At the beginning of the twentieth century, the commercial cake "achieved a distinctly architectural appearance by raising the tiers on pillars. Looked at it retrospectively it can be seen that each new successful development was locked into place by subsequent developments. Once pillars separated the tiers, the style of decoration treating each tier as a miniature of the one below it helped fix the separation of tiers." (Caplan, 1997) This, states Caplan (1997) was "the Edwardian form, the classic British wedding cake which was to last through most of the rest of the century." (1997) This cake form was copied throughout the world as was the white wedding dress..." (Caplan, 1997)

II. Cultural Customs and Traditions

International Customs

The work of Charlsey (nd) states that each wedding cake that is made "has therefore to be understood of representing past cultural creativity as the material for future creation." From a contemporary respective, Charlsey states that the wedding cake appears "as a single, timeless 'thing' within the taken-for-granted repertoire of a particular culture, yet it is the product of a complex, contingent and continuing history." (nd)

Charlsey states that the part that the wedding cake plays "in a major rite of contemporary life is known to all; yet rationales of any kind are rare. It makes sense to all involved with it; yet whether it has meaning of any kind of commonly doubted." (nd) While the wedding cake might have been considered food even so it is not eaten for the nutritional value or even for the enjoyment of eating and while the wedding cake is "expensive, but not a luxury; indeed it is a practical necessity for most of the three-quarters of a million people, in Britain alone, who get married each year." (Charlsey, nd)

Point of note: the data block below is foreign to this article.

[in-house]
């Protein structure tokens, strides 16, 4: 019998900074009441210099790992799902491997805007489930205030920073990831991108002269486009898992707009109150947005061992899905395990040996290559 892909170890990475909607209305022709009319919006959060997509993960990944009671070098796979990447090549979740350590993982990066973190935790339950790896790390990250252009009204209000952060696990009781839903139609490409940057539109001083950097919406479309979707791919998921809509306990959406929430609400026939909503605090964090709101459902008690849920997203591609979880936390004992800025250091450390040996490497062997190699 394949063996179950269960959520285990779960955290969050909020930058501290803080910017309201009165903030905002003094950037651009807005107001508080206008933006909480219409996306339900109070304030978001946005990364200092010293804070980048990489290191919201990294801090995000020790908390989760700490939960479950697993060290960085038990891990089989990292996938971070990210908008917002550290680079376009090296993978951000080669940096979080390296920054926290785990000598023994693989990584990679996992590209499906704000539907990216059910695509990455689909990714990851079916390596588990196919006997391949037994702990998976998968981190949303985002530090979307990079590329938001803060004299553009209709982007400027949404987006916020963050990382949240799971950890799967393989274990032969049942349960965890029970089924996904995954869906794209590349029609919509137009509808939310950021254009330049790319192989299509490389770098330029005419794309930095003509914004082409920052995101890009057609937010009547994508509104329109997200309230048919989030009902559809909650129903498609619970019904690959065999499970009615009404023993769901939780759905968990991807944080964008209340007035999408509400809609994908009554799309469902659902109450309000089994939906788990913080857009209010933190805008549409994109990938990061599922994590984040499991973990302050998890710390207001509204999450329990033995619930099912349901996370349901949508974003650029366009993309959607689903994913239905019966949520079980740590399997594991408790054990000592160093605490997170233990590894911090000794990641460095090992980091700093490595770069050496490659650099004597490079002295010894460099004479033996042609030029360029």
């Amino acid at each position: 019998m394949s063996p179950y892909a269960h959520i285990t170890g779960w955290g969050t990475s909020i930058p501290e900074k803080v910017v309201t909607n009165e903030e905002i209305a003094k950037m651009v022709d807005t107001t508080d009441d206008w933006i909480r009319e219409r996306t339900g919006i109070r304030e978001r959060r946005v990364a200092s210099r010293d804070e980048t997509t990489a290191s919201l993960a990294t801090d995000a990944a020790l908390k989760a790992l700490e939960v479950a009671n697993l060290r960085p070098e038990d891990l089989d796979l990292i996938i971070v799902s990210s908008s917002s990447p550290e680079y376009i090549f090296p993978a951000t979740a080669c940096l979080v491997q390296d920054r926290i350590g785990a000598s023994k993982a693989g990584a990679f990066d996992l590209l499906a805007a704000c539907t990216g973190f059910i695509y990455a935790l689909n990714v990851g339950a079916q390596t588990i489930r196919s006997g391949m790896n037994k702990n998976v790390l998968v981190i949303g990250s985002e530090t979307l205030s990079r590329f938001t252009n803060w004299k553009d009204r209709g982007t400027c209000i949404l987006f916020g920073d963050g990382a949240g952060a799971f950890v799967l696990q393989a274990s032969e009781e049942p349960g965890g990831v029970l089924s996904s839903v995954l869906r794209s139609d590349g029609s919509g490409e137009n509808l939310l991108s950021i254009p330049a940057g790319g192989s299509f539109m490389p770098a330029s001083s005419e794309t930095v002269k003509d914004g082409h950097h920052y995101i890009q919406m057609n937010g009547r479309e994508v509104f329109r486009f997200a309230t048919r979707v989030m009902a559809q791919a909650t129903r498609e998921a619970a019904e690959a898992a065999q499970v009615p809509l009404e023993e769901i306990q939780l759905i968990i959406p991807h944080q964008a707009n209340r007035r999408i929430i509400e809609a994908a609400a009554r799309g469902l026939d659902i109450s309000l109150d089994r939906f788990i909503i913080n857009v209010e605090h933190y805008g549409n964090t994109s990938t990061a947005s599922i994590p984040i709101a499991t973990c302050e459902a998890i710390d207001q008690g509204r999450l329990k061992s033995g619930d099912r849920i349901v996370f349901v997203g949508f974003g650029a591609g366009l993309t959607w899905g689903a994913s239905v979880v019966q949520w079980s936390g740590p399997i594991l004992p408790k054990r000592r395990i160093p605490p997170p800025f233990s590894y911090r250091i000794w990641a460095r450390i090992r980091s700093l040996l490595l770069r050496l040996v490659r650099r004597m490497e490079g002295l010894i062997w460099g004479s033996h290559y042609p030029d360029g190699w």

In the Scottish wedding tradition, the wedding cake has edible ornaments referred to as 'favours'. The top decoration and the favors are removed from the cake and distributed by the bride and bridesmaids to the women guests.

American Customs

The American culture in regards to the wedding cake is much like the British custom in that the wedding cake is actually a prop for the wedding part. For example, the work of Charlsey states that the standard series of photographs includes 'the cutting of the cake'. This is taken after the ceremony and just before the couple and their supporters are released by the photographer to begin the reception." (nd) the cake is set up on a table and the couple given a large knife, generally one with a silver handle. The bride and groom both hold the knife with its blade "resting on the icing of the bottom tier. Both look at the camera; they do not cut." (Charlsey, nd) Only after this ritual does the actual cutting of the cake occur. The bottom tier is taken away to be cut and "reappears in tiny portions for consumption by the company.

II. Famous Cake Designers

A. International Cake Designers

1. David MacCarfrae

2. Yvonne Zensner

B. American Cake Designers

1. Duff Goldman